The Daily Telegraph

Russian troops are on the ropes and this could spell beginning of the end for tyrant Putin, too

As Ukrainian forces retake more than 1,150 sq miles of occupied homeland, a stunning victory is in sight

- By Mike Martin Dr Mike Martin is a War Studies Visiting Fellow at King’s College London and author of “Why We Fight”

By the time you read this article it will most probably be out of date, such is the speed of the advance of the Ukrainian armed forces. It is most likely that the past few days of warfare in Ukraine are going to be studied by generation­s of future military officers and historians. In summary, the Ukrainian armed forces have retaken more than 1,150 sq miles of Russian-occupied Ukraine.

They have done this by punching a hole through thinly guarded Russian front lines east of Kharkiv, and severing the Russian lines of logistics, forcing the withdrawal of large contingent­s of Russian soldiers from multiple locations but, most importantl­y, Izyum and Kupyansk.

Without these two cities Russia cannot effectivel­y supply its forces in the north east or the east of the country, and so further collapses, withdrawal­s and surrenders of Russian forces are to be expected.

It is likely that the Ukrainians will keep control of what they have gained, equivalent to all of the territory that Russia has gained since April.

The Russians are finding it hard to defend, let alone counteratt­ack. They simply don’t have the troops, nor the logistics, and morale is rock bottom. As this article was being written, reports are emerging of the Ukrainians having retaken Donetsk airport, and are heading for the Black Sea coast, either Mariupol or Melitopol.

It is a quite stunning success.

So, zooming out to the bigger picture, what does this mean?

For the war, it means that we are seeing the disintegra­tion of Russian forces in Ukraine. They may be able to stabilise their lines temporaril­y, but we have crossed a point of no return. Russia’s forces were previously poorly equipped, poorly supplied and of low morale. To that list you can now add terrified of encircleme­nt.

Some people are worried that this will force Vladimir Putin to use nuclear weapons, but as long as the Ukrainians stay within their borders it is unlikely – for Putin knows it will be the end of him, and potentiall­y of Russia, too.

Geographic­ally, the Ukrainians are carving up the Russian forces into small pockets which they will deal with individual­ly. The hardest of those pockets to defeat will be Russian forces in Crimea, but once Ukraine has isolated them by destroying the Kerch bridge that runs between Crimea and Russia, it is only a matter of time.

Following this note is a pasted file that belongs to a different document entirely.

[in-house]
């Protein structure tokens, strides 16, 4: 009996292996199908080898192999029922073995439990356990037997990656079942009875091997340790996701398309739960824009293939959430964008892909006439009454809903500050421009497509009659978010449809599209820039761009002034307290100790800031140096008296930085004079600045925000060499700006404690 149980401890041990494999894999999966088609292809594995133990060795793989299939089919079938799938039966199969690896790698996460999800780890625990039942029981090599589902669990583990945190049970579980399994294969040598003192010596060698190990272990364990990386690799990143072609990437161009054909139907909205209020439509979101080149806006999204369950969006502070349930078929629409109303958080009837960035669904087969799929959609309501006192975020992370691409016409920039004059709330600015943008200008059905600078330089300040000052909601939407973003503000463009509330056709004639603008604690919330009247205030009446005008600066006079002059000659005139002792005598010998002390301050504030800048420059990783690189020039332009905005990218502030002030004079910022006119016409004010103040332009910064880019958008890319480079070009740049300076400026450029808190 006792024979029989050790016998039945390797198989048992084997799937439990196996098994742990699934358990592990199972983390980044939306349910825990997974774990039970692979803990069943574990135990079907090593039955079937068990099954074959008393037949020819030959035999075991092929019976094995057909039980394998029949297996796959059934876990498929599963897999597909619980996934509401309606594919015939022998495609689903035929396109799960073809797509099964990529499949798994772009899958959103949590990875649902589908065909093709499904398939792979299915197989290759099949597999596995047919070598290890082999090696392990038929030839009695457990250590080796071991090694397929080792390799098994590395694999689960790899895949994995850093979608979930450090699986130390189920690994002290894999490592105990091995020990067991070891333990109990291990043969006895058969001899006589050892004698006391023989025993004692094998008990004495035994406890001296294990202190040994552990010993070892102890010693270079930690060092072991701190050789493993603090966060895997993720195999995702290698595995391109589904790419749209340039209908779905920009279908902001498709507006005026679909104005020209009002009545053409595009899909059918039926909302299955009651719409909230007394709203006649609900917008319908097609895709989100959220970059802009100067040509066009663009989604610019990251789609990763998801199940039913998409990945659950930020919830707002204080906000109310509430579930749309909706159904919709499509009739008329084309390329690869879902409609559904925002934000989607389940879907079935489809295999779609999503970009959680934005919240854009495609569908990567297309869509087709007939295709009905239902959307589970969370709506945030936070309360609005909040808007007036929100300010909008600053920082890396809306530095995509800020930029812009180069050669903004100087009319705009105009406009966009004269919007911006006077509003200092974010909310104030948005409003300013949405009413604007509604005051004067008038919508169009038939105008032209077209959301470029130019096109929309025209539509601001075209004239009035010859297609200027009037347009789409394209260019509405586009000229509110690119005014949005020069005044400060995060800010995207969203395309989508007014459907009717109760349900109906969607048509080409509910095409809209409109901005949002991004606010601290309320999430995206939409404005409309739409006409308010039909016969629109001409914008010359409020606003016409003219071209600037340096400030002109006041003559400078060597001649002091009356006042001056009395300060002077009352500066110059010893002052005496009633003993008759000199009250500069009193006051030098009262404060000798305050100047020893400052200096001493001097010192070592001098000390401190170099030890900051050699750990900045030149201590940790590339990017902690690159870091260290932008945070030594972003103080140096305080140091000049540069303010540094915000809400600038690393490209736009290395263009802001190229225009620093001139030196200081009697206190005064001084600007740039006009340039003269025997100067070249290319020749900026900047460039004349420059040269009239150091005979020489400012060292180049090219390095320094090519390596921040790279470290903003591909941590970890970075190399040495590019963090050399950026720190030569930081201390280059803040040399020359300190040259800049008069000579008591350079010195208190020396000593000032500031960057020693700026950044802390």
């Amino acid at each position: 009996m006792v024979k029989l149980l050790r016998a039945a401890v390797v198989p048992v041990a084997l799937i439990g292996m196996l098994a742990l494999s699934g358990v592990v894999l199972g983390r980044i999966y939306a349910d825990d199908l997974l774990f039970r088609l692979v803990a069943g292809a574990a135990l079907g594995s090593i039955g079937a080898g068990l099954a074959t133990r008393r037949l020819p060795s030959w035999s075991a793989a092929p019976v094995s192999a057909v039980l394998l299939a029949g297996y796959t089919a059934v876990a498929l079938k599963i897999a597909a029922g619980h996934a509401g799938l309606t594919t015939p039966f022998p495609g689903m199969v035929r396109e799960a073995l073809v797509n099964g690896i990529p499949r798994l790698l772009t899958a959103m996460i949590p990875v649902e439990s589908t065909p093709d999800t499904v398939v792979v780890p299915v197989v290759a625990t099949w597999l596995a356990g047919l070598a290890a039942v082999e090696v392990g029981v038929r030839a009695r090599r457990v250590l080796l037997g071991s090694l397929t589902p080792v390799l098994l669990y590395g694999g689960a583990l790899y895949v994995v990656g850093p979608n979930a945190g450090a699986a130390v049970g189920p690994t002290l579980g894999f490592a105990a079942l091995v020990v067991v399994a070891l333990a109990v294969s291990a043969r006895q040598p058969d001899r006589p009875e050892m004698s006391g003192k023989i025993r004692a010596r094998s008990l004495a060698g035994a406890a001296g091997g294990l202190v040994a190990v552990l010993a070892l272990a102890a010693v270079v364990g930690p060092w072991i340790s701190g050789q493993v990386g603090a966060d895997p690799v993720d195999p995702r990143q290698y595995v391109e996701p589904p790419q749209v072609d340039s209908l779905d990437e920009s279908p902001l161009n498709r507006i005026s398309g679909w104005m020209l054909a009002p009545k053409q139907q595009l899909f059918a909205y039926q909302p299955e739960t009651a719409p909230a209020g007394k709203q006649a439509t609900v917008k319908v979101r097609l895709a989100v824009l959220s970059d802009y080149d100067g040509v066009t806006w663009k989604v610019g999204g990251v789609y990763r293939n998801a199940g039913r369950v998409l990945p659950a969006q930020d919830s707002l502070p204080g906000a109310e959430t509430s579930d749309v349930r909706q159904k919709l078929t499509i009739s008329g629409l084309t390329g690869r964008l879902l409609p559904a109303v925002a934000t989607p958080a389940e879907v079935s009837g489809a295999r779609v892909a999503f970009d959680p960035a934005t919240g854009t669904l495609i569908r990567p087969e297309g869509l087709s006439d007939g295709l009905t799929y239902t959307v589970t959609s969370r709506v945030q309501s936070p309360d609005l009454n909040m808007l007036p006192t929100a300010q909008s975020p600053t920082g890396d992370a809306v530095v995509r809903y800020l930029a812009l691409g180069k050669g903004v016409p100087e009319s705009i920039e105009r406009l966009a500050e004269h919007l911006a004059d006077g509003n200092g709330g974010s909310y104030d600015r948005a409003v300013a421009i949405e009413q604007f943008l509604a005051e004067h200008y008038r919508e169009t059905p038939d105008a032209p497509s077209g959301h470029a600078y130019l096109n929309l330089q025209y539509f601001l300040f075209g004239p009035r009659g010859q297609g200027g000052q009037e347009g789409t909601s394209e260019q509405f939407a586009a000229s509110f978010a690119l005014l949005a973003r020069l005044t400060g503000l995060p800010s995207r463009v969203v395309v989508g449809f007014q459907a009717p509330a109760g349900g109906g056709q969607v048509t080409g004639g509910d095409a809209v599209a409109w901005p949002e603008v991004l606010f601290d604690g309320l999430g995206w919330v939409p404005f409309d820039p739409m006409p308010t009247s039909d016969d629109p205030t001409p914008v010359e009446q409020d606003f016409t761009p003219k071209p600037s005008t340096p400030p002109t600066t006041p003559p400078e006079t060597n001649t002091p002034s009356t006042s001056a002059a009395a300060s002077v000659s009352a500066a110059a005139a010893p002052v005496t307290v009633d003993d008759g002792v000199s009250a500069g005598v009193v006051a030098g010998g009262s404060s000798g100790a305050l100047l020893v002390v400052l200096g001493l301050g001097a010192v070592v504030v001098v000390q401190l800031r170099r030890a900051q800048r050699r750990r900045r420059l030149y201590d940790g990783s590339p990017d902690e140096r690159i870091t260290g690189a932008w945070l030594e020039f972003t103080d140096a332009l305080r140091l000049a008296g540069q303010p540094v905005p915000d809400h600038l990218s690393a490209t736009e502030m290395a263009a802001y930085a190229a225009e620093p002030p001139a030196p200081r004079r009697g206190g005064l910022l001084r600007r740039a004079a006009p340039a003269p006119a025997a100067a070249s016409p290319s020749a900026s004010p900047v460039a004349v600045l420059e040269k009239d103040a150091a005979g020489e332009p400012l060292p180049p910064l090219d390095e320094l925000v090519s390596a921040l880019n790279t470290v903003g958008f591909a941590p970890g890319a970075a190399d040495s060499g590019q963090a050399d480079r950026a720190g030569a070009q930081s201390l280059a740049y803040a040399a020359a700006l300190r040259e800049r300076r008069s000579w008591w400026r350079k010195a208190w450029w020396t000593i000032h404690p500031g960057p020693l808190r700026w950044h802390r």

Ukraine is getting closer to its overall strategic goal: the removal of all Russian forces from the sovereign territory of Ukraine. This has been achieved with exceptiona­l skill and bravery, and huge losses of civilians and soldiers, including an estimated 1.5million Ukrainians who have been transferre­d to Russian soil. It has also been done with billions of dollars of weaponry, terabytes of intelligen­ce data, and discrete operationa­l advice from Western countries, especially the United States and Britain.

Despite media focus on whether the Ukrainians are receiving enough, and the right type, of equipment, it is clear they have been enabled sufficient­ly to conduct a combined-arms manoeuvre over hundreds of miles – a particular­ly logistics-intensive type of warfare. The success will remind Western leaders that the weapons, intelligen­ce and advice must continue to flow to allow them to finish the job. But what does this mean for Russia?

First and foremost it means that Putin could be finished.

It has been his war. And it has not only failed, but achieved the opposite of what he said it would: Russia is now ostracised, sanctioned, has unified its enemies, and is about to have its army defeated in the field. This may seem like a good thing but there is only one thing worse than a strong Russia, and that is a weak one.

A weak Russia, with its leader defenestra­ted, leaves many unknown questions. Could there be a coup? Who takes over after Putin? Does Russia stay whole? And what happens to its nuclear weapons – it has more than 5,000 – while all of this is happening?

So, while everyone’s eyes are on what is happening in Ukraine, I hope someone is thinking about what may be shortly about to happen to Russia.

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